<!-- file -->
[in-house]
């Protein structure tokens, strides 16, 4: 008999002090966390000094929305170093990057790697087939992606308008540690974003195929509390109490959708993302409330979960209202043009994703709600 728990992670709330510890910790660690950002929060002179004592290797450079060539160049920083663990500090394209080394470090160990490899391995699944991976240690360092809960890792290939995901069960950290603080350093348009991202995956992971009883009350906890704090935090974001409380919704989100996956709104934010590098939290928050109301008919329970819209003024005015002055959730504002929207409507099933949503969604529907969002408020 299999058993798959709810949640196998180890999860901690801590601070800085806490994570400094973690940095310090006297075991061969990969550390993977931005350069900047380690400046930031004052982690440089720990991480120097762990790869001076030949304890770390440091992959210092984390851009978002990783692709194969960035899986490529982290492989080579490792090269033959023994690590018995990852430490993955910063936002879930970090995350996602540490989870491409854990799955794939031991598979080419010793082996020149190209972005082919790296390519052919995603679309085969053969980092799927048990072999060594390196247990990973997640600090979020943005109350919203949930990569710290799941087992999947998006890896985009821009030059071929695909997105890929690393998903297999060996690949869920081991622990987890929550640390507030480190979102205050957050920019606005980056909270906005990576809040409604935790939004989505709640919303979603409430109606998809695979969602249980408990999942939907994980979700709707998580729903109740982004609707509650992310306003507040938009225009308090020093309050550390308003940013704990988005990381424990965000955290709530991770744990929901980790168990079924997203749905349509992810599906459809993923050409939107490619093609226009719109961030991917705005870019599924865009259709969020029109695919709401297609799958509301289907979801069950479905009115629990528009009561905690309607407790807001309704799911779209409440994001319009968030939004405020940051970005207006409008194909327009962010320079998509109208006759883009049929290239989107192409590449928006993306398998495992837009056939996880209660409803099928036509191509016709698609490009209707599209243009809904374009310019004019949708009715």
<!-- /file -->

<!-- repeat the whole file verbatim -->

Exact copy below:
[in-house]
């Protein structure tokens, strides 16, 4: 008999002090966390000094929305170093990057790697087939992606308008540690974003195929509390109490959708993302409330979960209202043009994703709600 728990992670709330510890910790660690950002929060002179004592290797450079060539160049920083663990500090394209080394470090160990490899391995699944991976240690360092809960890792290939995901069960950290603080350093348009991202995956992971009883009350906890704090935090974001409380919704989100996956709104934010590098939290928050109301008919329970819209003024005015002055959730504002929207409507099933949503969604529907969002408020 299999058993798959709810949640196998180890999860901690801590601070800085806490994570400094973690940095310090006297075991061969990969550390993977931005350069900047380690400046930031004052982690440089720990991480120097762990790869001076030949304890770390440091992959210092984390851009978002990783692709194969960035899986490529982290492989080579490792090269033959023994690590018995990852430490993955910063936002879930970090995350996602540490989870491409854990799955794939031991598979080419010793082996020149190209972005082919790296390519052919995603679309085969053969980092799927048990072999060594390196247990990973997640600090979020943005109350919203949930990569710290799941087992999947998006890896985009821009030059071929695909997105890929690393998903297999060996690949869920081991622990987890929550640390507030480190979102205050957050920019606005980056909270906005990576809040409604935790939004989505709640919303979603409430109606998809695979969602249980408990999942939907994980979700709707998580729903109740982004609707509650992310306003507040938009225009308090020093309050550390308003940013704990988005990381424990965000955290709530991770744990929901980790168990079924997203749905349509992810599906459809993923050409939107490619093609226009719109961030991917705005870019599924865009259709969020029109695919709401297609799958509301289907979801069950479905009115629990528009009561905690309607407790807001309704799911779209409440994001319009968030939004405020940051970005207006409008194909327009962010320079998509109208006759883009049929290239989107192409590449928006993306398998495992837009056939996880209660409803099928036509191509016709698609490009209707599209243009809904374009310019004019949708009715």